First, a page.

New York State has the third highest hepatitis C rate in the U.S., and East Harlem has one of the highest rates of newly reported chronic hepatitis C infection of all New York City neighborhoods. To address this, the Prevent Cancer Foundation is partnering with the Coalition on Positive Health Empowerment (COPE) and the Hepatitis C Mentor and Support Group, Inc. (HCMSG) to bring their Think About the Link™education campaign to Harlem to increase awareness of the connection between the hepatitis C virus and liver cancer, ahead of World Hepatitis Day.
The Prevent Cancer Foundation, COPE and HCMSG will host a Day of Action on July 25, convening local health care leaders, policy influencers and advocates to focus on strategies to reduce the high rates of hepatitis C in the Harlem community. These experts will discuss how to improve awareness of and access to screenings and treatments in Harlem to prevent the virus, and ultimately, prevent cancer. Free hepatitis C screenings will also be provided at a health fair in the afternoon.
Harlem’s community is particularly at risk for hepatitis C, and African-Americans in Harlem are at higher risk of infection. There are screenings and treatments to diagnose and cure hepatitis C, but many Harlem residents are unaware of the virus and its link to liver cancer. Education is critical because hepatitis C is a leading cause of liver cancer.
Hep C by the numbers:
- New York State has the third highest hepatitis C rate in the U.S.
- 146,500 people in New York City are living with hepatitis C.i
- The number of hepatitis C-related deaths in New York City increased by 46 percent from 1999 to 2013.
- In 2014, East Harlem had one of the highest rates of newly reported chronic hepatitis C infection of all New York City neighborhoods.iii
- Hepatitis C infection is more common among African-Americans, who make up 62 percent of Central Harlem North’s population, 58 percent of Central Harlem South’s population, 35 percent of East Harlem North’s population, 24 percent of East Harlem South’s population, 26 percent of New York City’s population, and 18 percent of New York State’s population.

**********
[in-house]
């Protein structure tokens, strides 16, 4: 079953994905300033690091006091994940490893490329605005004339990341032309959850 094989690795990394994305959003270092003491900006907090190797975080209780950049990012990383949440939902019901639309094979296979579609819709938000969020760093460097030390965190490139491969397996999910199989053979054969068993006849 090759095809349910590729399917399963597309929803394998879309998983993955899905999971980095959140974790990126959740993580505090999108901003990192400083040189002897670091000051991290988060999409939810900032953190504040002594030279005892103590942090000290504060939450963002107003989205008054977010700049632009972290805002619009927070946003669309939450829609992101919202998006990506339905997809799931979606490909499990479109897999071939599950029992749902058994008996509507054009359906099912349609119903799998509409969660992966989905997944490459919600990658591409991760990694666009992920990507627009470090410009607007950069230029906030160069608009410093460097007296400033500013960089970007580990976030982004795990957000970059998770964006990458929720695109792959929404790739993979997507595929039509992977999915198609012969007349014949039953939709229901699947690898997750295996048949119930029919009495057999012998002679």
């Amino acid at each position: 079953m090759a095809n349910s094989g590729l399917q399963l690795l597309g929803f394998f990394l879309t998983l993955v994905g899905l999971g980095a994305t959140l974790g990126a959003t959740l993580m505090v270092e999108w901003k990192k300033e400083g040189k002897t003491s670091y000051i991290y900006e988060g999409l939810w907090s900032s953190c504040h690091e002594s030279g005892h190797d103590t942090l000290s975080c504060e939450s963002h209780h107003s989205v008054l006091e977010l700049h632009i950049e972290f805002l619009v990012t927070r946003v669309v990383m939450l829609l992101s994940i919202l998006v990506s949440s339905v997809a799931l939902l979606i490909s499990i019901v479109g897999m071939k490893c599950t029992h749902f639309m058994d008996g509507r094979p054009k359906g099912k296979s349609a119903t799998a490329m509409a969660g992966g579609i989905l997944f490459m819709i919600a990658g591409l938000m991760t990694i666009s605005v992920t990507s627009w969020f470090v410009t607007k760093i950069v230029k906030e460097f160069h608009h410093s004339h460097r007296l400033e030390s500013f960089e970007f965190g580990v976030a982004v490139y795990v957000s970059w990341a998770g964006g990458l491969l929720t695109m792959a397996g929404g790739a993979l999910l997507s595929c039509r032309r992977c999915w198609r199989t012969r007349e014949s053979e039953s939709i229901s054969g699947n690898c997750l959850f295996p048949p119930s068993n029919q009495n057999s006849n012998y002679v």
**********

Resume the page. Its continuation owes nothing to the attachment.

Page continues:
- New York State reports an average of 1,919 new liver cancer cases per year.
The event is part of the Prevent Cancer Foundation’s Think About the Link™ campaign to raise awareness of the link between certain viruses and cancer, including human papillomavirus (HPV), hepatitis B and hepatitis C. The Foundation, COPE and HCMSG encourage all Harlem residents to attend the event for a free hepatitis C screening.
- Jan Bresch, executive vice president & chief operating officer, Prevent Cancer Foundation
- Gloria Searson, executive director, COPE
- Ronni Marks, founder and executive director, Hepatitis C Mentor and Support Group, Inc.
- Donald Kotler, MD, Mt. Sinai Roosevelt Hospital
- Damaris Carriero, NP, clinical coordinator, Columbia Presbyterian Hospital
- Marlene Taylor-Ponterotto, C-PA, primary care provider, Montefiore Medical Center
- Amye Gumbinner, hepatitis C advocate
- Reed Vreeland, director of policy, Housing Works
- Carlos Rosario, hepatitis C organizer, VOCAL-NY
- Yvette James, director of care coordination, COPE
- Inez Dickens, 9th Council District member, New York City Council
- Ariel Castillo, 28th Precinct police officer, New York City Police Department
Monday, July 25, 2016, 8:30 a.m. – 5:00 p.m.
Hep C University, 8:30 a.m. – 12:00 p.m.:
COPE, 127 West 127th St., 3rd Floor Gym, New York, New York 10027
Hepatitis C Screenings and Health Fair, 1:00 p.m. – 5:00 p.m.:
Plaza Harlem State Office Building, 163 West 125th Street, New York, NY 10027
Photo credit: steps of NYC court House